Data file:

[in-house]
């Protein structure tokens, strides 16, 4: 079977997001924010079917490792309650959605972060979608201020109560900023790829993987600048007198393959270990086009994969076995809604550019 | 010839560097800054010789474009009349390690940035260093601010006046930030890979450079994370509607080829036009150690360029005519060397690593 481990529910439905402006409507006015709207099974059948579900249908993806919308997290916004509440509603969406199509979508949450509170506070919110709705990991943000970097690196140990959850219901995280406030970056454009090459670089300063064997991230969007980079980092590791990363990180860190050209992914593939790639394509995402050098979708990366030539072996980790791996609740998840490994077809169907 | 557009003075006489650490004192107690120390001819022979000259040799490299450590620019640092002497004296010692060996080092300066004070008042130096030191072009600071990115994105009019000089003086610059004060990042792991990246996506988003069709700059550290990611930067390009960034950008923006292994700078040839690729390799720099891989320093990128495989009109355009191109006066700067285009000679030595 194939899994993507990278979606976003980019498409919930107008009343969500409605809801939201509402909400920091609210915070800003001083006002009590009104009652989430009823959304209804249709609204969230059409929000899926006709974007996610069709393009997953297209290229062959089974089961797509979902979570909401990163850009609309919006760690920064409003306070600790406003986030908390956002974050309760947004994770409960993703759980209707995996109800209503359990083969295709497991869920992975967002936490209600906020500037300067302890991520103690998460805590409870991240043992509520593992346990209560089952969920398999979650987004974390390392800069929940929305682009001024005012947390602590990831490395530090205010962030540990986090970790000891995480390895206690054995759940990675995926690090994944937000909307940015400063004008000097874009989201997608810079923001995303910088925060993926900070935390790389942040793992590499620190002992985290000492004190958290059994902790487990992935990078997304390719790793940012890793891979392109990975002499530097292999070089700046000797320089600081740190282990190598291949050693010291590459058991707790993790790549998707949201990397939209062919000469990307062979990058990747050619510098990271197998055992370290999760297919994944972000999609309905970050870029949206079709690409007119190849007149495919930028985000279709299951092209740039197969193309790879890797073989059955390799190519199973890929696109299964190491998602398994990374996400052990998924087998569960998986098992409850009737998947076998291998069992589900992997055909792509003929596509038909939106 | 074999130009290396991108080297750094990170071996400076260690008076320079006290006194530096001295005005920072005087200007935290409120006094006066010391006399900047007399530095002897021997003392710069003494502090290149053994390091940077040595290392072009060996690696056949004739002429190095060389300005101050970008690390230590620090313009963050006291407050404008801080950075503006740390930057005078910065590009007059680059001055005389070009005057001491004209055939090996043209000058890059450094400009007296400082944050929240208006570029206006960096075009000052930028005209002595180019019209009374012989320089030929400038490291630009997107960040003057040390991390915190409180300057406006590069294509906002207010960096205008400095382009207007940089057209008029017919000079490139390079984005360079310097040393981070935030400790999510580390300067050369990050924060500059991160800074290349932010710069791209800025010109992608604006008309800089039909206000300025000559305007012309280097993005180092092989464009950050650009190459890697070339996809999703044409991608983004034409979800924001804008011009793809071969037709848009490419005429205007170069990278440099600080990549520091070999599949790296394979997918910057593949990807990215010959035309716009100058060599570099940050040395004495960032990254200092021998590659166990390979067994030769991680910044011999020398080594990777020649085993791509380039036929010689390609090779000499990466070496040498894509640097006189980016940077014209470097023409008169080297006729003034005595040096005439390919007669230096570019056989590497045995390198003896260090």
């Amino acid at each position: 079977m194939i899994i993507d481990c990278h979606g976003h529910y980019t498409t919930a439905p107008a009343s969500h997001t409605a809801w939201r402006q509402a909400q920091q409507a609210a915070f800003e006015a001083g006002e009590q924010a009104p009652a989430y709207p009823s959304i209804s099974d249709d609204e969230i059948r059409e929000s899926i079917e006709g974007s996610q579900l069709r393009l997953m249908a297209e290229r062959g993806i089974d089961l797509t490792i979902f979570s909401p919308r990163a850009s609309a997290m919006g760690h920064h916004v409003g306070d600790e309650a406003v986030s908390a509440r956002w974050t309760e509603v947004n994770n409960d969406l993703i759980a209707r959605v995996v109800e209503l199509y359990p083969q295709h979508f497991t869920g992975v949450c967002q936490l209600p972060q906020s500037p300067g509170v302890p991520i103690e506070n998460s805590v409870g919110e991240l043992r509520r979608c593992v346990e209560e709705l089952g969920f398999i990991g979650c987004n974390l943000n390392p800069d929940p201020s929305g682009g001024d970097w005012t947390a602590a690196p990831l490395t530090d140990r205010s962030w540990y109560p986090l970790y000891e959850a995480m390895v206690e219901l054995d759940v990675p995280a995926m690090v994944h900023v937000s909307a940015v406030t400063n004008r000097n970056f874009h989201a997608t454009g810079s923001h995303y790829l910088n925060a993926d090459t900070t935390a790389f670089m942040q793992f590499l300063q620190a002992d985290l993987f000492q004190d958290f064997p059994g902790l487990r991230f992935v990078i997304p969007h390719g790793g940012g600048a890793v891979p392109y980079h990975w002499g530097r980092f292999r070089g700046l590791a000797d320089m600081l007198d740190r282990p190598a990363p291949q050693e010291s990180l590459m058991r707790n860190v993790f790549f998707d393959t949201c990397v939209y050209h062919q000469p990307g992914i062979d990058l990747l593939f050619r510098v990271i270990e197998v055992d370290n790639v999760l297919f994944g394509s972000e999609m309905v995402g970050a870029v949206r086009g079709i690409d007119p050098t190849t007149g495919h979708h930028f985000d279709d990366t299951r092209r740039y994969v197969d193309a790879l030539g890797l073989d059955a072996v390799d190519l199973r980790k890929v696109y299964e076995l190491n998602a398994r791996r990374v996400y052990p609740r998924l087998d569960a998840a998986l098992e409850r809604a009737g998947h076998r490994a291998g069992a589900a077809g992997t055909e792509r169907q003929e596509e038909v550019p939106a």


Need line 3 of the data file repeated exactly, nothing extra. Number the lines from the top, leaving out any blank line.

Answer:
């Amino acid at each position: 079977m194939i899994i993507d481990c990278h979606g976003h529910y980019t498409t919930a439905p107008a009343s969500h997001t409605a809801w939201r402006q509402a909400q920091q409507a609210a915070f800003e006015a001083g006002e009590q924010a009104p009652a989430y709207p009823s959304i209804s099974d249709d609204e969230i059948r059409e929000s899926i079917e006709g974007s996610q579900l069709r393009l997953m249908a297209e290229r062959g993806i089974d089961l797509t490792i979902f979570s909401p919308r990163a850009s609309a997290m919006g760690h920064h916004v409003g306070d600790e309650a406003v986030s908390a509440r956002w974050t309760e509603v947004n994770n409960d969406l993703i759980a209707r959605v995996v109800e209503l199509y359990p083969q295709h979508f497991t869920g992975v949450c967002q936490l209600p972060q906020s500037p300067g509170v302890p991520i103690e506070n998460s805590v409870g919110e991240l043992r509520r979608c593992v346990e209560e709705l089952g969920f398999i990991g979650c987004n974390l943000n390392p800069d929940p201020s929305g682009g001024d970097w005012t947390a602590a690196p990831l490395t530090d140990r205010s962030w540990y109560p986090l970790y000891e959850a995480m390895v206690e219901l054995d759940v990675p995280a995926m690090v994944h900023v937000s909307a940015v406030t400063n004008r000097n970056f874009h989201a997608t454009g810079s923001h995303y790829l910088n925060a993926d090459t900070t935390a790389f670089m942040q793992f590499l300063q620190a002992d985290l993987f000492q004190d958290f064997p059994g902790l487990r991230f992935v990078i997304p969007h390719g790793g940012g600048a890793v891979p392109y980079h990975w002499g530097r980092f292999r070089g700046l590791a000797d320089m600081l007198d740190r282990p190598a990363p291949q050693e010291s990180l590459m058991r707790n860190v993790f790549f998707d393959t949201c990397v939209y050209h062919q000469p990307g992914i062979d990058l990747l593939f050619r510098v990271i270990e197998v055992d370290n790639v999760l297919f994944g394509s972000e999609m309905v995402g970050a870029v949206r086009g079709i690409d007119p050098t190849t007149g495919h979708h930028f985000d279709d990366t299951r092209r740039y994969v197969d193309a790879l030539g890797l073989d059955a072996v390799d190519l199973r980790k890929v696109y299964e076995l190491n998602a398994r791996r990374v996400y052990p609740r998924l087998d569960a998840a998986l098992e409850r809604a009737g998947h076998r490994a291998g069992a589900a077809g992997t055909e792509r169907q003929e596509e038909v550019p939106a």